Your decision on what to go with the ceviche will depend on what else is in there. Classic tiradito would be limes, salt, chile, onion and your fish (scallop), but you're throwing in blood orange. Question: apart from wondering whether it's the correct season, do you not want to avoid tainting the color of the scallop? Some of the Moro blood oranges were purple inside (Taroccos are flecked with red).
The tuna and yellowtail are being served how? If as a Japanese application, I'd still elect for sake, as it has paired well with few after-effects in a wine progression. They're 15-16% EtOH, and delicate enough to not overpower anything. Your call as it's your meal.
Luca as in the specific Argentine producer? Or Luca as in Luca Vineyard as part of Nicolas Catena? I haven't had the former. The latter has a different expression than Alta. I still can't see the pairing with the beets and the foie gras, but I'll buy some foie and see for myself. The earthiness bothers me and I still think it will interfere with the spot prawn and your wine.
The Pichon-Baron will be interesting; some of the 80s vintages will be right up against the latter end of their drinking window and it'll also depend on how well they've been cellared. Parmesan is not a traditional flavor of Bordeaux and while it might be a nice match for the lamb, it's not necessarily a great match for either of the Pauillacs.
I didn't say CDP; I said a Grenache from Priorat. Very different beast. The old vines Grenache from there are very expressive, large and hold well to grilled flavors. Ditto the Australian Shiraz (there are some interesting old vines Grenache from Australia too).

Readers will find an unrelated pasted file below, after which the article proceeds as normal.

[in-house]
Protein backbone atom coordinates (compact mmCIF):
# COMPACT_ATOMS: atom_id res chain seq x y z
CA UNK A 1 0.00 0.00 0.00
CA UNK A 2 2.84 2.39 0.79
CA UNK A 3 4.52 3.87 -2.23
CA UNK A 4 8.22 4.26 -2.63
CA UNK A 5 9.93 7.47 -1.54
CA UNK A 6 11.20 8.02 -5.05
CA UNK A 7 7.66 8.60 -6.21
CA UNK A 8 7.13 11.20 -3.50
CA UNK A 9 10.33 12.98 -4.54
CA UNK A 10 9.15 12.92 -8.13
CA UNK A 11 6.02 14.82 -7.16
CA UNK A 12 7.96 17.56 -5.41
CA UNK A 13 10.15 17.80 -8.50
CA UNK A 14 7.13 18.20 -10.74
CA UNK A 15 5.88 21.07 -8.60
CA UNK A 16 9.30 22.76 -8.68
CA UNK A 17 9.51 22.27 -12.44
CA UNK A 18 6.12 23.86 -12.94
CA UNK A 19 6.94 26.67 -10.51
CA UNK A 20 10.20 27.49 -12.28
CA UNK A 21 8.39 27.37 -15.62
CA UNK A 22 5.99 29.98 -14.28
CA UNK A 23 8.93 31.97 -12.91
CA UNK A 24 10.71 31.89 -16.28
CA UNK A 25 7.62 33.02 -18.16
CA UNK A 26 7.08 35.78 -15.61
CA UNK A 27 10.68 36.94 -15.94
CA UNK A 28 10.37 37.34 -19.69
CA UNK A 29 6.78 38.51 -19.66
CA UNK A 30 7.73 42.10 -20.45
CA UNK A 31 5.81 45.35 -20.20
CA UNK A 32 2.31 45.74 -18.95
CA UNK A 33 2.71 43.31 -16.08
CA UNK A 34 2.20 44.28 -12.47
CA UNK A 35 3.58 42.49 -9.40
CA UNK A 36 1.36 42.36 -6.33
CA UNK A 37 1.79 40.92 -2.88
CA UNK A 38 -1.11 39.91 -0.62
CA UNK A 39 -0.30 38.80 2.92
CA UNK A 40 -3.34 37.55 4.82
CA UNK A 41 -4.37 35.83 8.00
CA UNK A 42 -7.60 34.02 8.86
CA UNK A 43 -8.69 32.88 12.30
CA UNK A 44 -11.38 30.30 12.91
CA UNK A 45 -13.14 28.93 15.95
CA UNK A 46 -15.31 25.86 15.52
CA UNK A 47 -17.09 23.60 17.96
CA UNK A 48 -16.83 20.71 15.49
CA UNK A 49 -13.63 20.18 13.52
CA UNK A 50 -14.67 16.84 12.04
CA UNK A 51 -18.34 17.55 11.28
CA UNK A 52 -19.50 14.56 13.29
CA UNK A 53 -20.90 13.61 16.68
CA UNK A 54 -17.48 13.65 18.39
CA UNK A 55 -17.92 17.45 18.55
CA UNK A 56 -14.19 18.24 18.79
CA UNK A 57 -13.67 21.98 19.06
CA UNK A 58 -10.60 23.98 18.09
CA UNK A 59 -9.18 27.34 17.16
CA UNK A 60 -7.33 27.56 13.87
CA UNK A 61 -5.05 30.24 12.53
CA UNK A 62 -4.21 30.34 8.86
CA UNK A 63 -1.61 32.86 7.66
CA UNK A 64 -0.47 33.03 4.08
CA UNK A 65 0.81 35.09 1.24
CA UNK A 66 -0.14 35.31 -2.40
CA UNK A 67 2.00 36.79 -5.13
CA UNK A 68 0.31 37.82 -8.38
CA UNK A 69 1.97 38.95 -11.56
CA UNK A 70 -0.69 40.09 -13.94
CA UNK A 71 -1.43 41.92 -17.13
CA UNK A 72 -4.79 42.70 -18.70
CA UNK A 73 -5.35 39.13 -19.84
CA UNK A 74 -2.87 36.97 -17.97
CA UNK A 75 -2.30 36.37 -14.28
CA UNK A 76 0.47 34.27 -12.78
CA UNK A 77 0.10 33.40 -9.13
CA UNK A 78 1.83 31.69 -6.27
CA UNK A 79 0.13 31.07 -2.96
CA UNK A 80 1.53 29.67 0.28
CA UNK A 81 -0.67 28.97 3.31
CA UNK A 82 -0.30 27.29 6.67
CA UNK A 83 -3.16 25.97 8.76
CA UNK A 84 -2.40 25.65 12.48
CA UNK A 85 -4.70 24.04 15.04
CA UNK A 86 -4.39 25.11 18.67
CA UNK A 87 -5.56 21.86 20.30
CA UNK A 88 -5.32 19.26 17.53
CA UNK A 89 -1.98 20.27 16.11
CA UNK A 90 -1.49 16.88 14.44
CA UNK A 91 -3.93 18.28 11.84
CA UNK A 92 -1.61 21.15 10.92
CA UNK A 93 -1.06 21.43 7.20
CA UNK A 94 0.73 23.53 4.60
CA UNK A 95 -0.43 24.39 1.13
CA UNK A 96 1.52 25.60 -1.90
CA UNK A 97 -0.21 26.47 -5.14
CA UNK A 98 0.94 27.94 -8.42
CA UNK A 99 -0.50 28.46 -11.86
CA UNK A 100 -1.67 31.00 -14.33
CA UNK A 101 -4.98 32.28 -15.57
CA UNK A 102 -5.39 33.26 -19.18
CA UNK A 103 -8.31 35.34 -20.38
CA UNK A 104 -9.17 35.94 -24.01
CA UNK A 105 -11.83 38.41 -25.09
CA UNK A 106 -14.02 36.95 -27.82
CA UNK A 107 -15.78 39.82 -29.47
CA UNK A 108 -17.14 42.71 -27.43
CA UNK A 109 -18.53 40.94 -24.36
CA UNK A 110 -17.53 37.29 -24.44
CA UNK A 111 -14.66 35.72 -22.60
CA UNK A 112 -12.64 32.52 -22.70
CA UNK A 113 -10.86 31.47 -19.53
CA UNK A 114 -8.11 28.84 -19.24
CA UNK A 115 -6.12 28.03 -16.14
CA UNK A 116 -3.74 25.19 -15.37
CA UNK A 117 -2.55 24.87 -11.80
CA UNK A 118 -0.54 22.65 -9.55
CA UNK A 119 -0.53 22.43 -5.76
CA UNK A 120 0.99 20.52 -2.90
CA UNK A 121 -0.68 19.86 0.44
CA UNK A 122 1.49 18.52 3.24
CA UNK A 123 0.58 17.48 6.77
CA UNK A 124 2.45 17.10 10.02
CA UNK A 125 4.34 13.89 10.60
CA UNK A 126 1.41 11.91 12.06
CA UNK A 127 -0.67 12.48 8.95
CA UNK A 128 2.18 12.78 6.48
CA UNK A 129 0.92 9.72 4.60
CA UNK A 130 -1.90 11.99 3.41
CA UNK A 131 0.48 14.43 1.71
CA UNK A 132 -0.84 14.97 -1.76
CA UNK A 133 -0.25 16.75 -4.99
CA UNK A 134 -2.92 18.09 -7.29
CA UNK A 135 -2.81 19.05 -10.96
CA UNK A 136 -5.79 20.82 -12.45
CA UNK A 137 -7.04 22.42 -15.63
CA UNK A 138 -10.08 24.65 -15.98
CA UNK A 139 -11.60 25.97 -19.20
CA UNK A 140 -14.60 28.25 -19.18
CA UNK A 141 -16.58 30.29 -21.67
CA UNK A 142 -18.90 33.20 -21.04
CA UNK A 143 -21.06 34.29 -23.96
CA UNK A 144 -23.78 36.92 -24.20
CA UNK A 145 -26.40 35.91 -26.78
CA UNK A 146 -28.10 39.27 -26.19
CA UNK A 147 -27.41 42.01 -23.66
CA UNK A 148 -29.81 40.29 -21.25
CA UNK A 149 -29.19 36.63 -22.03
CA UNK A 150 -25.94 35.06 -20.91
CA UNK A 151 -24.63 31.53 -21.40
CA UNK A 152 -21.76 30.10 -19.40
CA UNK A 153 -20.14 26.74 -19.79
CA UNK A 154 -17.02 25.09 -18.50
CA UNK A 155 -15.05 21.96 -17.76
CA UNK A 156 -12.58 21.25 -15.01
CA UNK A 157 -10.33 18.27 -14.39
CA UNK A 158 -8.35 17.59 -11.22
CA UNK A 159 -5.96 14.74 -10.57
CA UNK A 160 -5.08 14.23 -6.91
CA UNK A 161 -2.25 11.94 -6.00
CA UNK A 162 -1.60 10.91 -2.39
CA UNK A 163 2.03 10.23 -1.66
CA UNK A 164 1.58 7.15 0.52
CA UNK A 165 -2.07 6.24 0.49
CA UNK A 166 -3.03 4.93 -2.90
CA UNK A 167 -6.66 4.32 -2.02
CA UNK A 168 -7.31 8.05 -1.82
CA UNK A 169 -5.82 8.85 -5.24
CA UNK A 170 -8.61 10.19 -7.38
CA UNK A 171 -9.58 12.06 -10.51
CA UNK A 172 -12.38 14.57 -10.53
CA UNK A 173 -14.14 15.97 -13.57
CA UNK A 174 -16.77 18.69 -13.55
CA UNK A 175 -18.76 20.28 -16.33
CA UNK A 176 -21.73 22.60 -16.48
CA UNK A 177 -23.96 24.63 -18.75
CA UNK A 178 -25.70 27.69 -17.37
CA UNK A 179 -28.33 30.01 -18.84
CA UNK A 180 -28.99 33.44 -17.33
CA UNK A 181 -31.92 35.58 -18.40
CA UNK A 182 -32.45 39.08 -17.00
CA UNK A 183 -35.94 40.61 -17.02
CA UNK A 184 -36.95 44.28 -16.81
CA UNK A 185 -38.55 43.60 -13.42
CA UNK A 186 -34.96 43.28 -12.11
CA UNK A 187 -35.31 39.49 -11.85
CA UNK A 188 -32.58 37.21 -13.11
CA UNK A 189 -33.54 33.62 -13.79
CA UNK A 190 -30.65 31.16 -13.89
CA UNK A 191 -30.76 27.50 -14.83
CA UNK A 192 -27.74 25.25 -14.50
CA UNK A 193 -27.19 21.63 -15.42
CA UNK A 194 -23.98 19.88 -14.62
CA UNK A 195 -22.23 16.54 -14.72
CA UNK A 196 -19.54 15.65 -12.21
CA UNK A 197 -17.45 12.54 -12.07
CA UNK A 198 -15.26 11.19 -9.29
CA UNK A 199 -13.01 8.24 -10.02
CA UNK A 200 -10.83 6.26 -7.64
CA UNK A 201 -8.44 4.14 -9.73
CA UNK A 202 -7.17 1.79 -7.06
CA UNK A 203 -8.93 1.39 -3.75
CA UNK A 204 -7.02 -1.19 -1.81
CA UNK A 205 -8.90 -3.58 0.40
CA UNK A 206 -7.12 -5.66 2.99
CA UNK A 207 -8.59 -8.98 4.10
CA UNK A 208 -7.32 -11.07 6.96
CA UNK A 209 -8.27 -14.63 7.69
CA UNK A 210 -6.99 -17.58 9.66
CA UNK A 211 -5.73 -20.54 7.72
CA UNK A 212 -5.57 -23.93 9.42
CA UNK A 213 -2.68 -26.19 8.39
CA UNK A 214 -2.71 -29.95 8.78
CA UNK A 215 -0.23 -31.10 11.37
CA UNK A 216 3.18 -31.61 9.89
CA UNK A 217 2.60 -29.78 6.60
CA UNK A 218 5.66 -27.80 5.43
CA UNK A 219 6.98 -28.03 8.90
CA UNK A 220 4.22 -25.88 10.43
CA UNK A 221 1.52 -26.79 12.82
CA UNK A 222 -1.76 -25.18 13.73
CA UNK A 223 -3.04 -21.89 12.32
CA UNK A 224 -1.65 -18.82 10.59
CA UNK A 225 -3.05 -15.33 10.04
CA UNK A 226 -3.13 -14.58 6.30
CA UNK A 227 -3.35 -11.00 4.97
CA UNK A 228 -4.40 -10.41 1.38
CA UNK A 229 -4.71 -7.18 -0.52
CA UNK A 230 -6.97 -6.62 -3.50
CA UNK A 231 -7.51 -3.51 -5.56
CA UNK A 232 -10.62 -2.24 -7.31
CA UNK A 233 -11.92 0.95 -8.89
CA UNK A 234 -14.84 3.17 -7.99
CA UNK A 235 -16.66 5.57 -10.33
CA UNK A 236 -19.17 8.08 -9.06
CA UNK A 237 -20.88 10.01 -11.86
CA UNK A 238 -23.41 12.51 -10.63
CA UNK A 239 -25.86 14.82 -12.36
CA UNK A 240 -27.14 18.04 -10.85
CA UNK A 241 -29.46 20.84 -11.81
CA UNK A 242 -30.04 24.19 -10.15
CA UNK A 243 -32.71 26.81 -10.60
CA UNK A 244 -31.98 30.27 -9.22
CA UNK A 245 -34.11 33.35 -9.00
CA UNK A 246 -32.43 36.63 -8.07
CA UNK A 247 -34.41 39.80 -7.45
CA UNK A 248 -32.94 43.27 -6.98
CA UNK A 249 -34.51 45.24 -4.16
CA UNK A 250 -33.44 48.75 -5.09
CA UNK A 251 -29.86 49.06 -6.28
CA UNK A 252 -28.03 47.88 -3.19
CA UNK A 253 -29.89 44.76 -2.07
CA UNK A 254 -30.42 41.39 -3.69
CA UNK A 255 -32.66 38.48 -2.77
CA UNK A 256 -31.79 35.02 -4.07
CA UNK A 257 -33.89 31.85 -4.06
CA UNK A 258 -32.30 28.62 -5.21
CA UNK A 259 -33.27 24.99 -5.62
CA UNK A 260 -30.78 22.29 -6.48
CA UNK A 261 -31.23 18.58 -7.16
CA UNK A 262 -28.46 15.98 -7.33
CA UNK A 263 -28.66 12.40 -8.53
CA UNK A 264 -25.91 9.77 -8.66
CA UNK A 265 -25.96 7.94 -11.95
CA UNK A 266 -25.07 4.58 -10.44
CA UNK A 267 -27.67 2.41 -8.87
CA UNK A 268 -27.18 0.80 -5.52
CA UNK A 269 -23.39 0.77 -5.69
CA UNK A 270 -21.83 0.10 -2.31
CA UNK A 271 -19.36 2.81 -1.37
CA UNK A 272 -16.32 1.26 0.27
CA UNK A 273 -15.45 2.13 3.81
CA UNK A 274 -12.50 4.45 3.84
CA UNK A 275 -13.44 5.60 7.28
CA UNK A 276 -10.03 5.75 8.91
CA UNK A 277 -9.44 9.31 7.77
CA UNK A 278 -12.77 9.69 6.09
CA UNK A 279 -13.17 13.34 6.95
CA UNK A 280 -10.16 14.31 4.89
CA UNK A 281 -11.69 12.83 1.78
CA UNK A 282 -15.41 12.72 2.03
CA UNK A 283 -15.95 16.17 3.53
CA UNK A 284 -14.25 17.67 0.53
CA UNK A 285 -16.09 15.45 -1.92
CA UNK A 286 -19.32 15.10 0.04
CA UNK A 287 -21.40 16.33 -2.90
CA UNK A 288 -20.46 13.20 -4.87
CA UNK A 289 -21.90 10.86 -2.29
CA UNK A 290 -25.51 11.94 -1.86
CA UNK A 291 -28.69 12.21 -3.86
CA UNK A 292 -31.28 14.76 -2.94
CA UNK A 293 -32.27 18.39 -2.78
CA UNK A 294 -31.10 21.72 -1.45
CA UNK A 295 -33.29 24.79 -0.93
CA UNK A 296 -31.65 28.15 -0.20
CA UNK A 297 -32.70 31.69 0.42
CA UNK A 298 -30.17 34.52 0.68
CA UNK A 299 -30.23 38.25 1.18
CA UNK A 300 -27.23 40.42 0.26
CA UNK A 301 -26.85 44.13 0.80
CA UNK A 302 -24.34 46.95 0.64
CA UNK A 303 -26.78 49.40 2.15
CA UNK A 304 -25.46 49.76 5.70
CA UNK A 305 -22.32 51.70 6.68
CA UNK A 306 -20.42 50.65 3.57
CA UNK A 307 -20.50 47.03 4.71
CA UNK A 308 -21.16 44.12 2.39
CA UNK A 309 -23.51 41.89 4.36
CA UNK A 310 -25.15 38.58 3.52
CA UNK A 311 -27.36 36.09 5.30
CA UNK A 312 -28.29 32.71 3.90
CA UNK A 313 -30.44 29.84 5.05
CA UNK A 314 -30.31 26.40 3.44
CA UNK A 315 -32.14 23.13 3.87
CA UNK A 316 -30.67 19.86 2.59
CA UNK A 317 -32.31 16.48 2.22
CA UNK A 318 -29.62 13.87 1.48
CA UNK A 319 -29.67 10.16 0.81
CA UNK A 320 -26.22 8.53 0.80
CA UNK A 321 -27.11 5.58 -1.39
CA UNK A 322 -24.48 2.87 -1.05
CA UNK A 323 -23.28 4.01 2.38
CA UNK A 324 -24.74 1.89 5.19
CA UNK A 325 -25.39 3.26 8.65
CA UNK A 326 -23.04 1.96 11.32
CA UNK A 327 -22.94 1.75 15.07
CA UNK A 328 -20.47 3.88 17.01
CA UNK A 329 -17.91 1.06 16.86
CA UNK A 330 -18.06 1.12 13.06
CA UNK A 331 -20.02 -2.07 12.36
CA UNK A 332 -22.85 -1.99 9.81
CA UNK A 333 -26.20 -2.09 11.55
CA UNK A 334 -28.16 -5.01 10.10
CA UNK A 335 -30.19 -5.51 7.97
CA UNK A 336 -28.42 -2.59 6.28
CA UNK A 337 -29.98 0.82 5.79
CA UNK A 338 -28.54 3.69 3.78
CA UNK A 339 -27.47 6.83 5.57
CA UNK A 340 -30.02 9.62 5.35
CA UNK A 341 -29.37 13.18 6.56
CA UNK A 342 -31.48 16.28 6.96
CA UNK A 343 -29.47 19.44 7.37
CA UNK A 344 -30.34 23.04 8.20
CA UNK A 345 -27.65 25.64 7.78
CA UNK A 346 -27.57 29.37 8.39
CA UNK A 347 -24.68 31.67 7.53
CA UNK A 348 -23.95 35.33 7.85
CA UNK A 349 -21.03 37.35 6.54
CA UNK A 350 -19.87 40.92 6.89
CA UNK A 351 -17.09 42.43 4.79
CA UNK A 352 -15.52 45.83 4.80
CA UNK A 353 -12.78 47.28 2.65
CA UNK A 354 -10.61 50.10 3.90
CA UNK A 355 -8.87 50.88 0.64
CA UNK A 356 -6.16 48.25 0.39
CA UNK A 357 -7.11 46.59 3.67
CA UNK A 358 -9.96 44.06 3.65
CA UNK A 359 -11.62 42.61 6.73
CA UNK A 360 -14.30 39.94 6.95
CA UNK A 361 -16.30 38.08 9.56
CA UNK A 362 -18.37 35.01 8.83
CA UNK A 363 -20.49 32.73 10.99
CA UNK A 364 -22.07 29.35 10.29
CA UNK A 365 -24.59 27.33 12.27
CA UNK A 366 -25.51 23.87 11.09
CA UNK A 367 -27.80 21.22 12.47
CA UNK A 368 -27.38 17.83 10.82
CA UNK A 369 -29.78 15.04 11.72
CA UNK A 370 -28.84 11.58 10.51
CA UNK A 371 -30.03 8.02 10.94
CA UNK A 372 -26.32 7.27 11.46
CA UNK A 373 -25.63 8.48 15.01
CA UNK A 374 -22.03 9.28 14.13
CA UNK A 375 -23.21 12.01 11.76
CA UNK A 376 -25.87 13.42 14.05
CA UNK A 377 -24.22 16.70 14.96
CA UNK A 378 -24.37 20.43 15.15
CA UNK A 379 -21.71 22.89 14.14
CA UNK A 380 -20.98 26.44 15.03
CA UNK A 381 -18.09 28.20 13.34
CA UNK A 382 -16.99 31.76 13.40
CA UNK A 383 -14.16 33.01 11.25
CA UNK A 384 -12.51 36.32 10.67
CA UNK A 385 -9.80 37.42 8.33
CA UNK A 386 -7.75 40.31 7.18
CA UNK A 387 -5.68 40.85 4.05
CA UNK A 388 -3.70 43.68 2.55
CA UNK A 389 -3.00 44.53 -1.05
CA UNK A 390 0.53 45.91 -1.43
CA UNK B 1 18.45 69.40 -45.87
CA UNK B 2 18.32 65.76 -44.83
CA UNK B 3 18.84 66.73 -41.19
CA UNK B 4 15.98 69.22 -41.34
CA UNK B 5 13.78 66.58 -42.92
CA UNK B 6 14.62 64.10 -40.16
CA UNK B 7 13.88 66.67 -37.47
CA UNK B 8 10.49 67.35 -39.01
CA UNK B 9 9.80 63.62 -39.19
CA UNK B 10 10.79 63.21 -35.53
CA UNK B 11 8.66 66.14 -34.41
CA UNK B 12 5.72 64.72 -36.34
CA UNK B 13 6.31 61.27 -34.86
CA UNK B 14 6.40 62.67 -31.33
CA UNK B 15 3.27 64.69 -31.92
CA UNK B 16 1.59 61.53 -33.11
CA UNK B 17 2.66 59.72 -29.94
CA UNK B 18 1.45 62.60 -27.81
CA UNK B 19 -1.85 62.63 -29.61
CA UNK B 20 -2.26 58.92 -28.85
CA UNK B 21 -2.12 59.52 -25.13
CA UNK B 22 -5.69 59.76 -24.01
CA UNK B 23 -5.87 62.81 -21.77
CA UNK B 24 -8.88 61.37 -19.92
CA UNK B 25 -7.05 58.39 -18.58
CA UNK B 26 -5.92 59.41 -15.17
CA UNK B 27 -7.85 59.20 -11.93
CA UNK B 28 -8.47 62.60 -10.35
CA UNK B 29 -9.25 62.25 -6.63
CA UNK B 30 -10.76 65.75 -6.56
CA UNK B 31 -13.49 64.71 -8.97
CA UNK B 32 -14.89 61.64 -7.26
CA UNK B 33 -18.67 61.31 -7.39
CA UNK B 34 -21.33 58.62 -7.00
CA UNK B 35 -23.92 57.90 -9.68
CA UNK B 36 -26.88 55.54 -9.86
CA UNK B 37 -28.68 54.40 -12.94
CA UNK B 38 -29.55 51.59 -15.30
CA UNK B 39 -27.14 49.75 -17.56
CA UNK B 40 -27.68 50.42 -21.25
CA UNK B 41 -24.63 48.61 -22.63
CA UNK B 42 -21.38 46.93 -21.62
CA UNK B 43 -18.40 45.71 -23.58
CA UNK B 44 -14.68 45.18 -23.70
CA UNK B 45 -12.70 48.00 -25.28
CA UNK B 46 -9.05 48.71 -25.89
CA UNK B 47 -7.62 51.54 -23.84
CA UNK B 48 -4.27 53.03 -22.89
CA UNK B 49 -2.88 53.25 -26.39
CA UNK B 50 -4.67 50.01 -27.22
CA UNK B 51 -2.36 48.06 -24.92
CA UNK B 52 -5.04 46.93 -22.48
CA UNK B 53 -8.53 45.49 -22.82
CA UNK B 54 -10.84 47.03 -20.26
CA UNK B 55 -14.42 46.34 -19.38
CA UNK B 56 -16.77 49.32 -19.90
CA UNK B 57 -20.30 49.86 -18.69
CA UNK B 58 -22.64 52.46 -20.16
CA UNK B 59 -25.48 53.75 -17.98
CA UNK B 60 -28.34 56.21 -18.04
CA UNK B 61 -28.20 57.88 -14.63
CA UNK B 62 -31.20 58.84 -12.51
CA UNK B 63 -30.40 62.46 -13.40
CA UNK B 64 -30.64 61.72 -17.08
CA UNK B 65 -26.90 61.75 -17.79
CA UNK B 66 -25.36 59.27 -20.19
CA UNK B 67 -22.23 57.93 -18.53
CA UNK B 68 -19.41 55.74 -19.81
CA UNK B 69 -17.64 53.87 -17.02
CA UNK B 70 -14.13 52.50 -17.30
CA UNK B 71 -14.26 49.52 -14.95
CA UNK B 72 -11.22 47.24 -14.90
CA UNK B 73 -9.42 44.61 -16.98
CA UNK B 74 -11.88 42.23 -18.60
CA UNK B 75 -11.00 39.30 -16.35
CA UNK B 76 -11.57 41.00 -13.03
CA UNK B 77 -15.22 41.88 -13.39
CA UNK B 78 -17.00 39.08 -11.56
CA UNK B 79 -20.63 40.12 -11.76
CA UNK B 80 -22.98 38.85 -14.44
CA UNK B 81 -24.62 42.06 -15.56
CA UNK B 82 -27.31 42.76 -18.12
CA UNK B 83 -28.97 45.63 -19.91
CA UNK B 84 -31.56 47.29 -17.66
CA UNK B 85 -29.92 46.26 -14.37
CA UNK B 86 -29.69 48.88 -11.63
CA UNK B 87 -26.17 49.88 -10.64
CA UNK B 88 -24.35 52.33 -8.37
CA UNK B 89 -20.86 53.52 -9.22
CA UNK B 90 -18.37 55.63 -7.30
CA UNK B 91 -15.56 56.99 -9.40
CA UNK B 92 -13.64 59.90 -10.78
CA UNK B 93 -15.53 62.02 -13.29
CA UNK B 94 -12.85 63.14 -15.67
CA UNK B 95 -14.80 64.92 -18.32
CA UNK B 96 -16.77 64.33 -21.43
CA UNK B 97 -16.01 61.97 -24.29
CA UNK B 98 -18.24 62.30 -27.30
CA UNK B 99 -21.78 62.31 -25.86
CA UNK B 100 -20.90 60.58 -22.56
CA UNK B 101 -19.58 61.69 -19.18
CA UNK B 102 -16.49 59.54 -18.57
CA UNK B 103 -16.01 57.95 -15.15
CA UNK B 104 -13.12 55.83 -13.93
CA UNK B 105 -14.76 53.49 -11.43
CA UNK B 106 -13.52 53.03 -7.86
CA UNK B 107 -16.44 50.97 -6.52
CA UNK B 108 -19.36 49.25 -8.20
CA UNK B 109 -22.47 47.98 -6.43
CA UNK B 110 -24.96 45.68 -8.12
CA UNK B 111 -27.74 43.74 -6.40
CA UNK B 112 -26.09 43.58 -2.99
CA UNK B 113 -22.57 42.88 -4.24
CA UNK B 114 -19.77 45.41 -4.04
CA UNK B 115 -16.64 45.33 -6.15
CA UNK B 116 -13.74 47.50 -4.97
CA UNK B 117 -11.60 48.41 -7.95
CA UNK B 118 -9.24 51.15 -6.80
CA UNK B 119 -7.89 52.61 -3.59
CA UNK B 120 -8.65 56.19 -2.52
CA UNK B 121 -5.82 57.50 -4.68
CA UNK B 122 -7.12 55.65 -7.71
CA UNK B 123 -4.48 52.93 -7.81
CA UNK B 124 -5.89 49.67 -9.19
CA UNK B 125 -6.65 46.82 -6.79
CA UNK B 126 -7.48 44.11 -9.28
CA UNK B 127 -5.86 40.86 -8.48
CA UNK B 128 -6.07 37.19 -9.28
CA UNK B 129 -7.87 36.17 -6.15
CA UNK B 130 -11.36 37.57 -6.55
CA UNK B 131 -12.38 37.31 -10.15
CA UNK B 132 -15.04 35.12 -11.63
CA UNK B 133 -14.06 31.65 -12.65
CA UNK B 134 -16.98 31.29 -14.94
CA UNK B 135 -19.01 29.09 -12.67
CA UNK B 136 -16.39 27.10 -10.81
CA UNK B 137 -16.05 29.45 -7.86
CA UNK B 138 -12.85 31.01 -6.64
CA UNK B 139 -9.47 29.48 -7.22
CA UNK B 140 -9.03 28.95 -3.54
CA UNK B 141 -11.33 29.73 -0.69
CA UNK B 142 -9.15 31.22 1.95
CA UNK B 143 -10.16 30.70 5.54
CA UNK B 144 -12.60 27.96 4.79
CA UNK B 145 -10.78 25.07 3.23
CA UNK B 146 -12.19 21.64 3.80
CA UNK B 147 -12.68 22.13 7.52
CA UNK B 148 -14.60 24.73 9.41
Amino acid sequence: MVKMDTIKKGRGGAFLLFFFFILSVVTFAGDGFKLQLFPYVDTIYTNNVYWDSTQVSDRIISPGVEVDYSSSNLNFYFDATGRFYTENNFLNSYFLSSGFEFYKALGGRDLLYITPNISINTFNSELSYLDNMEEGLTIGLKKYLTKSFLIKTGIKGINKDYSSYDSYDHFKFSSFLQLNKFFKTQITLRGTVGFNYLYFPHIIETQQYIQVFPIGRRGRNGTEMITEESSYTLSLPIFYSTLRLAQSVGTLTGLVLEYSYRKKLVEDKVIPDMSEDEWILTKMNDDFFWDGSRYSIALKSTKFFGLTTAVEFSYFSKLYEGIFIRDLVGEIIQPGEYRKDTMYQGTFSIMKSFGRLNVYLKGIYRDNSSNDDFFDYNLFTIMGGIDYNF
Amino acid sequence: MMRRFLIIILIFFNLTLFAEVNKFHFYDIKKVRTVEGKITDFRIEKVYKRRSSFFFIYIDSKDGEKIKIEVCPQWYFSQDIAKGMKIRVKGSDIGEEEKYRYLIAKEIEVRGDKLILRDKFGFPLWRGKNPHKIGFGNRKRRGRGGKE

Thanks, I'll let you know how it goes. I can't stand the KC but my dad has loads of it..
You should try the beet sauce. I think you will like it. Good for use on scallops, guanchiale and foie. Not overpowering at all in fact works well.
Goes well with seafood - I've also seen in the Alinea cookbook where they pair with bass.
Luca the argentine producer...yum. malbecs delicious. chards delicious.
The scallop may be a game-time decision, will need to taste how it comes out and pull some wine.
Raw fish - just raw fish.
Just going to go on the ingredient$$ and let them speak for themselves, like a good sushi restaurant ...or rustic italian. or cantonese seafood house.
Per before, the wines at the beginning are up for grabs but the later reds are going to be opened so was trying to find the best food pairing in the latter and the better wine pairings for the former. I can change the dish to better suit the wines but cannot change the wines.
I'd rather change the cut of the beef if this would be advantageous.
How's the characteristics of the Pinot St Emilion? Maybe i'll start the salmon with a light earthy oregon pinot and go to something weightier in the duck.
If your father has loads of Crawford, leave it off the pairing.
I wouldn't change the cut of beef; dry-aged ribeye is stupendous (I've been doing them SV as my butcher has been constantly harassing me to not overcook). Perhaps some sauce bordelaise (with marrow) for people who might want some. Or marrow bones just because.
Since you've been posting the odd photo, I'll look forward to seeing your event and perhaps what your father thought of the food and wines.